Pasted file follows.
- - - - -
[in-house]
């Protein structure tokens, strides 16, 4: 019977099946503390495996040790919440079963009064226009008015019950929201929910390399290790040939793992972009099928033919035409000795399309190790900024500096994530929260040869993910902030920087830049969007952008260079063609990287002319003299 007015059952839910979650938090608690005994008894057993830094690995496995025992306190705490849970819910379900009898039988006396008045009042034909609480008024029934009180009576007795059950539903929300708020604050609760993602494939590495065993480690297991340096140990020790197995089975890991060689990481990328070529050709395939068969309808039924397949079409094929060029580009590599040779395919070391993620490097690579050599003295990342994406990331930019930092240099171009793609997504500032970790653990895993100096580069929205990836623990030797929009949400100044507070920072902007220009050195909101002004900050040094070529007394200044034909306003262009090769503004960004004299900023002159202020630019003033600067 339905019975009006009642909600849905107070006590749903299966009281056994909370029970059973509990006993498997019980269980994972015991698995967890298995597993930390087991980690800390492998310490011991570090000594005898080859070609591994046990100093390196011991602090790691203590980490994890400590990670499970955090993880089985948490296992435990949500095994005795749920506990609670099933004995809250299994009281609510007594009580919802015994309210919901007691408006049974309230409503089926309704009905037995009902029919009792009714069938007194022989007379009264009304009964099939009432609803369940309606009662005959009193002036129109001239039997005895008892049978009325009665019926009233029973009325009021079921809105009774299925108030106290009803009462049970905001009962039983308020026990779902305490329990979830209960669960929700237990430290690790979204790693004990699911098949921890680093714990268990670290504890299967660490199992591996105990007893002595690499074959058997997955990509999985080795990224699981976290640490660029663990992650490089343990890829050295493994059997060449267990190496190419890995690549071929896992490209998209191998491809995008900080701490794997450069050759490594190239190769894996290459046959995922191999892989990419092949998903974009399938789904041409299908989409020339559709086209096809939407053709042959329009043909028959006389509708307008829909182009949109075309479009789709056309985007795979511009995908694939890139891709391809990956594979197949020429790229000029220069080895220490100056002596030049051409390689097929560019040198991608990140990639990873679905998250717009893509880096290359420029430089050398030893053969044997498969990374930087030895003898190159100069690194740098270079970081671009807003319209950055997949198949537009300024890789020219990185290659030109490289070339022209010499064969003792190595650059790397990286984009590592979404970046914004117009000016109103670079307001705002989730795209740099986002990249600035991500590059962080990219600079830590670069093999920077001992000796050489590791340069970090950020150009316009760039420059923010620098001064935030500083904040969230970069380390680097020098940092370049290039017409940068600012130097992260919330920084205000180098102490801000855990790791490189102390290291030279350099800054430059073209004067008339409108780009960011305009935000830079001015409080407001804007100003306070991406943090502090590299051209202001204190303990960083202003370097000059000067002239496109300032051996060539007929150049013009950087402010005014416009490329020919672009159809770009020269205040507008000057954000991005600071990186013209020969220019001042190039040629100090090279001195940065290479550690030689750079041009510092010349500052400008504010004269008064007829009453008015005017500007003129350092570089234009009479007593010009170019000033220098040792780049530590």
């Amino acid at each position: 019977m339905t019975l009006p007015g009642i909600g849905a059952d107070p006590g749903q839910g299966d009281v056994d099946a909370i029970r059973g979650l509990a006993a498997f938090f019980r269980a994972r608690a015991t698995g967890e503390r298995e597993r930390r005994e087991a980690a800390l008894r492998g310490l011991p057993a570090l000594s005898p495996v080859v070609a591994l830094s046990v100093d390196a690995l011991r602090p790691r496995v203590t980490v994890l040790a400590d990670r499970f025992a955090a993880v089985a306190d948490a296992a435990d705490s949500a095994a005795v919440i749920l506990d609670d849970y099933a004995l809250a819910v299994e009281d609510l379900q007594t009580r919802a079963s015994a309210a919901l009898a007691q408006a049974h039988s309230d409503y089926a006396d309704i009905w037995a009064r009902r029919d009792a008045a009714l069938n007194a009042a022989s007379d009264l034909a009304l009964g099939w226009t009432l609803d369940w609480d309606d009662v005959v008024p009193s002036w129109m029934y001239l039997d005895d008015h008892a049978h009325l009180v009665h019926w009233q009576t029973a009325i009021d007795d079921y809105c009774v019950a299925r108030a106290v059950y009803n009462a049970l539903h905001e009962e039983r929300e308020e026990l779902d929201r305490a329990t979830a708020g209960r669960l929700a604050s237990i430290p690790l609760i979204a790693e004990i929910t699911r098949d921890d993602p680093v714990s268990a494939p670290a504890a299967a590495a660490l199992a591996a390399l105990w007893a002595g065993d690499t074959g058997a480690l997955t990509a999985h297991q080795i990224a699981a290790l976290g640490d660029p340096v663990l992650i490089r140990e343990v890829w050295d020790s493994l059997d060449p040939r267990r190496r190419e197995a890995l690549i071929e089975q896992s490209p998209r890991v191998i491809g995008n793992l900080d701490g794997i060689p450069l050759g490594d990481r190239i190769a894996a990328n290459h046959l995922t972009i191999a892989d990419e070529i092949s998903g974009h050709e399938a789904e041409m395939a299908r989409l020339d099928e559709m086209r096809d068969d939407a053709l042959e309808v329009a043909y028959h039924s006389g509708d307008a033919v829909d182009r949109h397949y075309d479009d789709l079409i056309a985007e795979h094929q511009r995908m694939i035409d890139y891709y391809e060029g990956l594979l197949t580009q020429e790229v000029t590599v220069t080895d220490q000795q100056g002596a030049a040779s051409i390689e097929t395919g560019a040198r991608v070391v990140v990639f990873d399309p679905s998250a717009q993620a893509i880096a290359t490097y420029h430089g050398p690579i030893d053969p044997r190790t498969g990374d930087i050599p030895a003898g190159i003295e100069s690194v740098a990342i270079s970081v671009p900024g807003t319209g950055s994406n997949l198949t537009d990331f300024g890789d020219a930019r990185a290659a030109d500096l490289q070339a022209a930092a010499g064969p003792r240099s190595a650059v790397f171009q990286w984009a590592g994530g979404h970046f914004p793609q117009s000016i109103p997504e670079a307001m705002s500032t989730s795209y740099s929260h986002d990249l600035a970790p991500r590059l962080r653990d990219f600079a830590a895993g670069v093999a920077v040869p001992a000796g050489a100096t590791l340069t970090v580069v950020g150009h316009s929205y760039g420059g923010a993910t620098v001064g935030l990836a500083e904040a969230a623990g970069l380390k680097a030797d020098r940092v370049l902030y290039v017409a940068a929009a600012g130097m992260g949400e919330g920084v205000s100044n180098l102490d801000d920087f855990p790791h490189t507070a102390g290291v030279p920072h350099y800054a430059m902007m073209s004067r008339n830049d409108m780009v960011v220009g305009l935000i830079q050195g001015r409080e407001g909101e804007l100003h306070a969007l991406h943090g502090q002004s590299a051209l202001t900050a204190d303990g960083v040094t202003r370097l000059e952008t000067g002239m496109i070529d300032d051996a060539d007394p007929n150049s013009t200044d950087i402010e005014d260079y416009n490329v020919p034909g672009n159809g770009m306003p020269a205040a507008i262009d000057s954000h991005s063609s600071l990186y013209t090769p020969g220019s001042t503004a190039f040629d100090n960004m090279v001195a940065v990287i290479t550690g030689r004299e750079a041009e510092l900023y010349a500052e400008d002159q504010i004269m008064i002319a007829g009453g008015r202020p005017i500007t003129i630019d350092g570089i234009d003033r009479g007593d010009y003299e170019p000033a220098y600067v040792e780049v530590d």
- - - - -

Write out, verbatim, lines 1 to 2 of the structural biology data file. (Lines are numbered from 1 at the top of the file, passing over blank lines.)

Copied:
[in-house]
């Protein structure tokens, strides 16, 4: 019977099946503390495996040790919440079963009064226009008015019950929201929910390399290790040939793992972009099928033919035409000795399309190790900024500096994530929260040869993910902030920087830049969007952008260079063609990287002319003299 007015059952839910979650938090608690005994008894057993830094690995496995025992306190705490849970819910379900009898039988006396008045009042034909609480008024029934009180009576007795059950539903929300708020604050609760993602494939590495065993480690297991340096140990020790197995089975890991060689990481990328070529050709395939068969309808039924397949079409094929060029580009590599040779395919070391993620490097690579050599003295990342994406990331930019930092240099171009793609997504500032970790653990895993100096580069929205990836623990030797929009949400100044507070920072902007220009050195909101002004900050040094070529007394200044034909306003262009090769503004960004004299900023002159202020630019003033600067 339905019975009006009642909600849905107070006590749903299966009281056994909370029970059973509990006993498997019980269980994972015991698995967890298995597993930390087991980690800390492998310490011991570090000594005898080859070609591994046990100093390196011991602090790691203590980490994890400590990670499970955090993880089985948490296992435990949500095994005795749920506990609670099933004995809250299994009281609510007594009580919802015994309210919901007691408006049974309230409503089926309704009905037995009902029919009792009714069938007194022989007379009264009304009964099939009432609803369940309606009662005959009193002036129109001239039997005895008892049978009325009665019926009233029973009325009021079921809105009774299925108030106290009803009462049970905001009962039983308020026990779902305490329990979830209960669960929700237990430290690790979204790693004990699911098949921890680093714990268990670290504890299967660490199992591996105990007893002595690499074959058997997955990509999985080795990224699981976290640490660029663990992650490089343990890829050295493994059997060449267990190496190419890995690549071929896992490209998209191998491809995008900080701490794997450069050759490594190239190769894996290459046959995922191999892989990419092949998903974009399938789904041409299908989409020339559709086209096809939407053709042959329009043909028959006389509708307008829909182009949109075309479009789709056309985007795979511009995908694939890139891709391809990956594979197949020429790229000029220069080895220490100056002596030049051409390689097929560019040198991608990140990639990873679905998250717009893509880096290359420029430089050398030893053969044997498969990374930087030895003898190159100069690194740098270079970081671009807003319209950055997949198949537009300024890789020219990185290659030109490289070339022209010499064969003792190595650059790397990286984009590592979404970046914004117009000016109103670079307001705002989730795209740099986002990249600035991500590059962080990219600079830590670069093999920077001992000796050489590791340069970090950020150009316009760039420059923010620098001064935030500083904040969230970069380390680097020098940092370049290039017409940068600012130097992260919330920084205000180098102490801000855990790791490189102390290291030279350099800054430059073209004067008339409108780009960011305009935000830079001015409080407001804007100003306070991406943090502090590299051209202001204190303990960083202003370097000059000067002239496109300032051996060539007929150049013009950087402010005014416009490329020919672009159809770009020269205040507008000057954000991005600071990186013209020969220019001042190039040629100090090279001195940065290479550690030689750079041009510092010349500052400008504010004269008064007829009453008015005017500007003129350092570089234009009479007593010009170019000033220098040792780049530590």